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How to Identify File Systems and Devices in Linux

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So far, so good, I believe everyone understands the file system hierarchy in Linux. So I’m going to be explicit in my explanation bearing in mind that my readers already have basic concepts on the hierarchical structure of the Linux file system.

First, let’s understand what file system means. A File system is an organized structure of storing data such as files and directories which reside in a device such as the physical device or the partition device. In Linux, a file system can be extended by adding a new device in the already existing file system in the file system hierarchy. Unlike the Windows operating system, a newly added file system is represented by a separate drive letter. A file system can be mounted on an existing directory tree (which is called the mount point) to add to the existing file system. For example, in Windows, if I plug in my flash drive, which has a file system recognized by Windows, the system automatically mounts it on a separate drive, but in Linux, mounted devices are not represented on a different drive but instead mounted on the existing file system hierarchy. Don’t worry; I could be getting you confused with all these terminologies; you will understand better when I present you with a diagram distinguishing differences in both operating systems when devices are mounted.

This article will help you understand the different supported file systems in Linux and as well as the various methods to determine your file systems in Linux.


You should know that a file system enables you to retrieve and write to a hard drive, flash, or optical drive. Without a file system on those drives, data in it is worth useless because you won’t have access to view inside the disk drives. A typical example is in Windows. You must have seen a partitioned drive in Windows, which has no volume indicator to display the used and unused drive size. Such a disk drive or flash drive has no file system, and once you tried clicking to open it, the system will prompt you to format the drive before it can be used. What the system is trying to tell you is to format the drive so that it will be able to assign a file system to it before it can be used. By default, Windows will assign the NTFS file system to it. Please don’t bother yourself about the types of file systems; it will be discussed in the subsequent topic.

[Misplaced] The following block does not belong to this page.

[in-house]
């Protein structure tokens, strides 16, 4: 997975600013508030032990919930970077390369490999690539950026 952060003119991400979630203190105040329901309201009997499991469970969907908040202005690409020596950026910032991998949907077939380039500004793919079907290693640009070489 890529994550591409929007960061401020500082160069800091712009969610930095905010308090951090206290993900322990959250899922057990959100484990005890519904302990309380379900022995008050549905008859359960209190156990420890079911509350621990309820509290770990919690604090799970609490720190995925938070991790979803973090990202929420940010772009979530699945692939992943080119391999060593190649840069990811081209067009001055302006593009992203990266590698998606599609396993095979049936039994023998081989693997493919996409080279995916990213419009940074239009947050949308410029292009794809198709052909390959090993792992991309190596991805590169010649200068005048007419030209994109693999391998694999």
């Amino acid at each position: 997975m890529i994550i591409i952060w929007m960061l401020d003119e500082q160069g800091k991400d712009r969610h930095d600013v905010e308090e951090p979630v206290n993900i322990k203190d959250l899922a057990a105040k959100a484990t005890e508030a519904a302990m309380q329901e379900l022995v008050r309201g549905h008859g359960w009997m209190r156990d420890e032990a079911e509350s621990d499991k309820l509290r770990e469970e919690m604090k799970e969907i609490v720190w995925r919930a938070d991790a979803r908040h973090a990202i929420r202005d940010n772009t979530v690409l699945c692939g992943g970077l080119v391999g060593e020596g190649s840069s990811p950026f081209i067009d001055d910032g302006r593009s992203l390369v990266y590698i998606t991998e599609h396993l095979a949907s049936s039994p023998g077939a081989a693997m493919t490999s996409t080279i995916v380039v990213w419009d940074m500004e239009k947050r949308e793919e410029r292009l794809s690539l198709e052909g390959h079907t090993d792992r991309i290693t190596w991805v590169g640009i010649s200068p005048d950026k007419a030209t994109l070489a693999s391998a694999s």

Let me present the Windows and Linux view of what I’m trying to explain for clarity sack

The above is the Windows view of a disk drive using the NTFS file system. In a disk drive with no file system, the size indicator, as seen above, won’t be displayed, and an attempt to try opening the disk drive the system will prompt you to format the disk drive, which invariably means to assign a file system to the disk. In the same image, you can also see that each file system is mounted separately as partitions. This is not the case in Linux. Let’s take a look at how Linux manages its file systems

This is equivalent to what was displayed in the Windows environment. Linux assembles all file systems into a single directory tree with a single root, the / directory. The advantage here is that the existing hierarchy can be extended by adding a new disk with the same file system.